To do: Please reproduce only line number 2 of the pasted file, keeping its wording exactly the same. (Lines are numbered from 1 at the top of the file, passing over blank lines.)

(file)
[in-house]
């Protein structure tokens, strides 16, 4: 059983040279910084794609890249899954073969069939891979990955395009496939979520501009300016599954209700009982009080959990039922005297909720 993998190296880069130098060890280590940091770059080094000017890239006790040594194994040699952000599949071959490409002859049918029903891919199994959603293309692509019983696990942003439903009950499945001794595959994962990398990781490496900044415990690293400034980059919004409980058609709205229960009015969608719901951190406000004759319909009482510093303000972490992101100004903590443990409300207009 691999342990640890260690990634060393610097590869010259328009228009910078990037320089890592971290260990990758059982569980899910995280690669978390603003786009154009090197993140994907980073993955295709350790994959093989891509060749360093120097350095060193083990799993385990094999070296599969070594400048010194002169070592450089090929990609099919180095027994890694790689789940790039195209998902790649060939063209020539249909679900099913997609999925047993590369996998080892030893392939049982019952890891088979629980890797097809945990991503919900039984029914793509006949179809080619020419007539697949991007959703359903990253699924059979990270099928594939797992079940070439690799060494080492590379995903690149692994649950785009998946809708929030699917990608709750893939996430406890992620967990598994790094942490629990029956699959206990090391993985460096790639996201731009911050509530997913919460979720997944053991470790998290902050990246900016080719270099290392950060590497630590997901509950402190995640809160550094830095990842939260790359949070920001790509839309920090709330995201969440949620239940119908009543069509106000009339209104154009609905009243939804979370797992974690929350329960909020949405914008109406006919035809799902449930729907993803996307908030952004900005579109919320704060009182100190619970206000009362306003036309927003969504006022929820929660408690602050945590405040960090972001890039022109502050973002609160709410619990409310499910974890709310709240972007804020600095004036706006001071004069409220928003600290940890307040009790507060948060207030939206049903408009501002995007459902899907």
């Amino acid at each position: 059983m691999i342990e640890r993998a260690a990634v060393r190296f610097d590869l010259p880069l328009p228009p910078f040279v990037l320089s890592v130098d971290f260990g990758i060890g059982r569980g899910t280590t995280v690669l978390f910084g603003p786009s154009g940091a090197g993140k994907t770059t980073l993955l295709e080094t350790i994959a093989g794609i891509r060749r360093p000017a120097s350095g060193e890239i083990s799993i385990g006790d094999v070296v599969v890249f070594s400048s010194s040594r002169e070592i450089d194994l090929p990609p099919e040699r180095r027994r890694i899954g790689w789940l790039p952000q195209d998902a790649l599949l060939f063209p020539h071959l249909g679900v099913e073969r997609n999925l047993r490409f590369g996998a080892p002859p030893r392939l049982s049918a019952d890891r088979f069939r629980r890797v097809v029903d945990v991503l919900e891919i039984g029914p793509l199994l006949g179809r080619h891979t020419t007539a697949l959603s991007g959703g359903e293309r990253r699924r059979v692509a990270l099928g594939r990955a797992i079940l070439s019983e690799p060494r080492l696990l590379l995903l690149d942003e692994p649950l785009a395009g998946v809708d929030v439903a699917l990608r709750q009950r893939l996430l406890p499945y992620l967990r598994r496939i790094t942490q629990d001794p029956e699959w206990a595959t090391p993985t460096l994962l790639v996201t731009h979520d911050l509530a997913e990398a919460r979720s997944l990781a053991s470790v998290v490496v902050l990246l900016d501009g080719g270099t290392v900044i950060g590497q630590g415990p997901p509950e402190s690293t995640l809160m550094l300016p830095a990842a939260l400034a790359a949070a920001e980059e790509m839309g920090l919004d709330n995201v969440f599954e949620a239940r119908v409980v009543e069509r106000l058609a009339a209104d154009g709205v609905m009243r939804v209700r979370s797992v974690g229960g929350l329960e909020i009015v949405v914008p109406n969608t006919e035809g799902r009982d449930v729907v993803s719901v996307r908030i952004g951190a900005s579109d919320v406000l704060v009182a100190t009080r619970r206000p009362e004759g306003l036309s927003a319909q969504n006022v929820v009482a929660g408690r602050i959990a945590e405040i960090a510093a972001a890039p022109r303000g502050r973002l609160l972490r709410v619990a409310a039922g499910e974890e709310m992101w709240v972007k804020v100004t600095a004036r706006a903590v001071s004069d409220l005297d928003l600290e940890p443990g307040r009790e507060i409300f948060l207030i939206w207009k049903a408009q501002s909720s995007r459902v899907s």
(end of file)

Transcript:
């Protein structure tokens, strides 16, 4: 059983040279910084794609890249899954073969069939891979990955395009496939979520501009300016599954209700009982009080959990039922005297909720 993998190296880069130098060890280590940091770059080094000017890239006790040594194994040699952000599949071959490409002859049918029903891919199994959603293309692509019983696990942003439903009950499945001794595959994962990398990781490496900044415990690293400034980059919004409980058609709205229960009015969608719901951190406000004759319909009482510093303000972490992101100004903590443990409300207009 691999342990640890260690990634060393610097590869010259328009228009910078990037320089890592971290260990990758059982569980899910995280690669978390603003786009154009090197993140994907980073993955295709350790994959093989891509060749360093120097350095060193083990799993385990094999070296599969070594400048010194002169070592450089090929990609099919180095027994890694790689789940790039195209998902790649060939063209020539249909679900099913997609999925047993590369996998080892030893392939049982019952890891088979629980890797097809945990991503919900039984029914793509006949179809080619020419007539697949991007959703359903990253699924059979990270099928594939797992079940070439690799060494080492590379995903690149692994649950785009998946809708929030699917990608709750893939996430406890992620967990598994790094942490629990029956699959206990090391993985460096790639996201731009911050509530997913919460979720997944053991470790998290902050990246900016080719270099290392950060590497630590997901509950402190995640809160550094830095990842939260790359949070920001790509839309920090709330995201969440949620239940119908009543069509106000009339209104154009609905009243939804979370797992974690929350329960909020949405914008109406006919035809799902449930729907993803996307908030952004900005579109919320704060009182100190619970206000009362306003036309927003969504006022929820929660408690602050945590405040960090972001890039022109502050973002609160709410619990409310499910974890709310709240972007804020600095004036706006001071004069409220928003600290940890307040009790507060948060207030939206049903408009501002995007459902899907």